Inuvik is a town in Canada's Northwest Territories located at the end of the Dempster Highway.
Initially called "New Aklavik", it was renamed to Inuvik.
Due to its northern location, Inuvik experiences an average of 56 days of continuous sunlight every summer and 30 days of polar night every winter.
From the South, drive the Dempster Highway to Inuvik. Or fly in through Canadian North, Aklak, First Air, or Air North.
Flying is the preferred option for those who are not accustomed to the long-haul driving, with limited services en route, required to get to Inuvik by road. And it's pretty much the only "sane" option during the winter months.
Private vehicle, bicycle, etc. No public transporation available.
Inuvik is a great place for those with an adventurous spirit. It is one of the last places on earth that remain very much untouched by humans, and the sense of being top of the world is impossible to avoid.
The local people are very friendly, and quite willing to show those curious enough to ask how they still, in the 21st century live off the land; in the some of the harshest conditions on the planet.
One can explore for thousands of miles in any direction, by snow mobile, boat or atv. Just be sure to have a guide go with you who is familiar with the land, as Inuvik is a very isolated town,and you want to make sure you get back. Also ensure you have sufficient supplies for your adventure, as there is nothing outside of the town to provide you with petrol, food (apart from hunting), or a warm dry bed.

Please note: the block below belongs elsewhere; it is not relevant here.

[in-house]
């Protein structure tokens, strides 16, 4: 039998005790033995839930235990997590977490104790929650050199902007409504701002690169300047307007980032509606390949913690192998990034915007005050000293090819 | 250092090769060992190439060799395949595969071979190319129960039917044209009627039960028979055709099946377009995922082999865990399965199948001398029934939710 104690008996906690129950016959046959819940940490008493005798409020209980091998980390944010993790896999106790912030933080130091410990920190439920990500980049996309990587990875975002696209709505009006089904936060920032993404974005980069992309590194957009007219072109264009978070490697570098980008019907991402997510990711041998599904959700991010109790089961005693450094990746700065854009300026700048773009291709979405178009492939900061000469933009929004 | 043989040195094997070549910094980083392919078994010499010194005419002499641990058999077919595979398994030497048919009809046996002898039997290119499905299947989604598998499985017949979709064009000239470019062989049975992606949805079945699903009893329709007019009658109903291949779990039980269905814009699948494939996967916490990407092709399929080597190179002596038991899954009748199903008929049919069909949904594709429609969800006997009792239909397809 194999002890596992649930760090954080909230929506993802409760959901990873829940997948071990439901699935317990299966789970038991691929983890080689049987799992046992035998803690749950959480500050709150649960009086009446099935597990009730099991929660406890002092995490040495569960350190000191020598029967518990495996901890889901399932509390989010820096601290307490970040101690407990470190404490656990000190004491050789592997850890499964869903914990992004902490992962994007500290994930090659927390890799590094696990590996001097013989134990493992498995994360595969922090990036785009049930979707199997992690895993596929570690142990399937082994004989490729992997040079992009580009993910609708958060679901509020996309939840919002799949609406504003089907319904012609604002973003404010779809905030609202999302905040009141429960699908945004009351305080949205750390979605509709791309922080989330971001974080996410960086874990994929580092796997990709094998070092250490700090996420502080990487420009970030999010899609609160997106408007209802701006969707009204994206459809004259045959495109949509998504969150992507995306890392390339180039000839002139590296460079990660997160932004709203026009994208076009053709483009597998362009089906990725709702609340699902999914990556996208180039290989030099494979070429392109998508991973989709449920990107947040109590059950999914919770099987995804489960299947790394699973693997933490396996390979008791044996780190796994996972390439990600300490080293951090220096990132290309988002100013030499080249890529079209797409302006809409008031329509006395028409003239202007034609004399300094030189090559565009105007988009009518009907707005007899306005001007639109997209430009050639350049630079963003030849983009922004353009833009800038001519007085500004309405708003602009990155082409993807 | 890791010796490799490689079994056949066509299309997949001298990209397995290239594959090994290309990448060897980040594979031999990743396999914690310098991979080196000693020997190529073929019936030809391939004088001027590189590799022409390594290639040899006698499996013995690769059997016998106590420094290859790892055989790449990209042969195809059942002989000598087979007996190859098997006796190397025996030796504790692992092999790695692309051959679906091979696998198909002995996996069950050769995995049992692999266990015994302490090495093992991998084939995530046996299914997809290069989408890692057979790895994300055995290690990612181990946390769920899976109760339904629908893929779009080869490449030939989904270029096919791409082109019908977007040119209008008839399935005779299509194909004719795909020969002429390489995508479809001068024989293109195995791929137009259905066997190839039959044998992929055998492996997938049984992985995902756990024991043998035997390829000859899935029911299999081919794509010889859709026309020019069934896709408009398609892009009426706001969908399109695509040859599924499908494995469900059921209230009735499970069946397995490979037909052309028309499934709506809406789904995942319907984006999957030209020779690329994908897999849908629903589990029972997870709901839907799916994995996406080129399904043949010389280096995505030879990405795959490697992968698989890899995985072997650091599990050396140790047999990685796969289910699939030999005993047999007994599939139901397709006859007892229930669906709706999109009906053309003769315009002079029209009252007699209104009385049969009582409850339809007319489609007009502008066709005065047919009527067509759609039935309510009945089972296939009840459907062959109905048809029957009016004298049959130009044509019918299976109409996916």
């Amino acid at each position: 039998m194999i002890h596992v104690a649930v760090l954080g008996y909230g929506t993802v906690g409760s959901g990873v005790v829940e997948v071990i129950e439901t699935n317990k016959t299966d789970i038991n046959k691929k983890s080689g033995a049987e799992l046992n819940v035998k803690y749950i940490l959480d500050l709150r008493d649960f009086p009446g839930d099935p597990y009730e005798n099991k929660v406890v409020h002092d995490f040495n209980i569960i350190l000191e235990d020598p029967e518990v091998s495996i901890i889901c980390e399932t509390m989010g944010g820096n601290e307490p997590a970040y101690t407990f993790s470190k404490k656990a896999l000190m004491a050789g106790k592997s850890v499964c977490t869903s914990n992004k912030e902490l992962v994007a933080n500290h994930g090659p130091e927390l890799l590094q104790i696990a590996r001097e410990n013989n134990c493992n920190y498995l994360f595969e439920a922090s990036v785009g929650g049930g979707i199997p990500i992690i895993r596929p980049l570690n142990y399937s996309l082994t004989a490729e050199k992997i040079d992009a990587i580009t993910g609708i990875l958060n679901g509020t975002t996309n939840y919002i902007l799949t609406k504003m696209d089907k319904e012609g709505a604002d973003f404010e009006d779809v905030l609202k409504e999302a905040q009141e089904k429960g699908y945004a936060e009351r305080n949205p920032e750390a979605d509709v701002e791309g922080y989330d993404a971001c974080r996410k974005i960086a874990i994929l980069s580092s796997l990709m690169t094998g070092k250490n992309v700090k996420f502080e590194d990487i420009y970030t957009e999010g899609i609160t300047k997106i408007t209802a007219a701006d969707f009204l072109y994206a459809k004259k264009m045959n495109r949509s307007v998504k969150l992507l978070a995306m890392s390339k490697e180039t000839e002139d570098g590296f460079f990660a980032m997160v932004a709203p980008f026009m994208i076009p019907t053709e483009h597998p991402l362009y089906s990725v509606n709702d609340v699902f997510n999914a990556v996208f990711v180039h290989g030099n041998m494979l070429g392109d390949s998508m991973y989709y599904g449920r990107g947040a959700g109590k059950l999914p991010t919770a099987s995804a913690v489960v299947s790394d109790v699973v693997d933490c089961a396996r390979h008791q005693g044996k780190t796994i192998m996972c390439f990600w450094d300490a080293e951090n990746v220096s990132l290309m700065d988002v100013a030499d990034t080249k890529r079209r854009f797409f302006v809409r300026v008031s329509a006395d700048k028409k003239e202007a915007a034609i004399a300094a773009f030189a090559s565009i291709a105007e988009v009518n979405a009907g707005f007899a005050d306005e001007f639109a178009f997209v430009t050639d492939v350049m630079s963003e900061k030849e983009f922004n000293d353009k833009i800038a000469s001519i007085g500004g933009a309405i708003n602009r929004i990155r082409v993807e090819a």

Or stay in town. The local people are trying very hard to preserve their culture, and tourists showing a genuine interest will help support their goals. From soap stone carvings, to stunning beadwork, even watercolour paintings by local artists will dazzle the senses and be sure to provide you with a unique experience.
The best time to get a sense of what the town can offer is during the Great Northern Arts festival, held each year in Inuvik. It's a summer occasion, so you will experience the 24 hours of sunshine as well as see artists who come from across the north, as far way as Newfoundland, Nunavut, the Yukon, Alaska and Northwest Territories. Everyone one with the northern spirit is welcome to have bannock and caribou stew and see the best of the best in Arctic art. Some artists are even creating their pieces on site, so you can see first hand how to turn a stone into a magnificent figure of polar bears, walrus or Inuit faces.
Inuvialuit and Gwich'in art.